Bubba waded into da 'burg's most competitive House primary today.
Bill Clinton, who remains one of the most popular Democrats in western Pennsylvania, threw his support behind Rep. Mark Critz over fellow Rep. Jason Altmire in the primary for a House district north of Pittsburgh.
“I am proud to endorse Mark Critz for Congress,” Clinton said in a statement provided by the Critz campaign. “I know that Mark will continue his work to create jobs, strengthen the middle class, to protect Social Security and Medicare, and do what is right for western Pennsylvania and our nation.”
Critz's campaign is using the endorsement in a new advertisement set to air this evening, less than two weeks before the April 24 primary. Altmire has a geographical advantage in the race, but Clinton's backing aims to boost Critz in the final days.
So why would a former president wade into a Member-vs.-Member Democratic Congressional primary? Clinton and his wife have some history with Altmire, according to a Democratic source and Critz supporter with knowledge of the events.
When Hillary Clinton ran for president in 2008, Altmire aggressively pursued time with the political power couple during their repeated trips to the region. He hemmed and hawed over whether to endorse before his home state primary, and he eventually requested to ride along with the former president on the 45-minute drive between events in Hermitage and Beaver Falls, Pa.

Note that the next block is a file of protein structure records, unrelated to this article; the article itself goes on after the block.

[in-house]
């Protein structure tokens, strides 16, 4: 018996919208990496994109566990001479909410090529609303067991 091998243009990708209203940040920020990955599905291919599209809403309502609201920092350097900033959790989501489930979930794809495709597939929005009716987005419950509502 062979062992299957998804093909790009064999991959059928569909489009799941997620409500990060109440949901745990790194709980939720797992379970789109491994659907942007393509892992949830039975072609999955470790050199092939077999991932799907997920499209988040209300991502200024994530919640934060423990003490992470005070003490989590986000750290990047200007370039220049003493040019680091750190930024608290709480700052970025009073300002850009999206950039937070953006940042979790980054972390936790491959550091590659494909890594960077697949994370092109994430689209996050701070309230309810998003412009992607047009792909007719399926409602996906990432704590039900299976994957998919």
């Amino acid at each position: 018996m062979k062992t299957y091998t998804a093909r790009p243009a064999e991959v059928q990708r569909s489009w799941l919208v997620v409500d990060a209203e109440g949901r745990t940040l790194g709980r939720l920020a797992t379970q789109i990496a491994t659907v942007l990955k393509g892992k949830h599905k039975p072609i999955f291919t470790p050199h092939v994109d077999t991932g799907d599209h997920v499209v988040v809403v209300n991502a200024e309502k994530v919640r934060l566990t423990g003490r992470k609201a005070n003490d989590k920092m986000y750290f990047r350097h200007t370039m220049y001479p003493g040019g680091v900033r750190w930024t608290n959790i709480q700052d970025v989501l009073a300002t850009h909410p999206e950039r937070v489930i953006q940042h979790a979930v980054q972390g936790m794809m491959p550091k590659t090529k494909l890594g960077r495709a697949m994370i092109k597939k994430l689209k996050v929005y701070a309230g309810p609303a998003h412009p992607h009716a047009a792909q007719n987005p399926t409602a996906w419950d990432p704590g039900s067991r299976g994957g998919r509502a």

"If someone requests that, then you think they’re close to giving you their backing," the source said. "And [Altmire] never endorsed anybody.”
Fast-forward four years. On Friday, Critz's camp got word he would receive Clinton's backing. It's also worth noting that Critz's predecessor and former boss, the late Rep. John Murtha (D-Pa.), was a Clinton supporter in the 2008 race.
“It is an honor to be endorsed by President Bill Clinton because he knows what it takes to turn an economy around and put people back to work,” Critz said in a statement.
The winner of the Democratic primary will face the likely GOP nominee, attorney Keith Rothfus, this fall.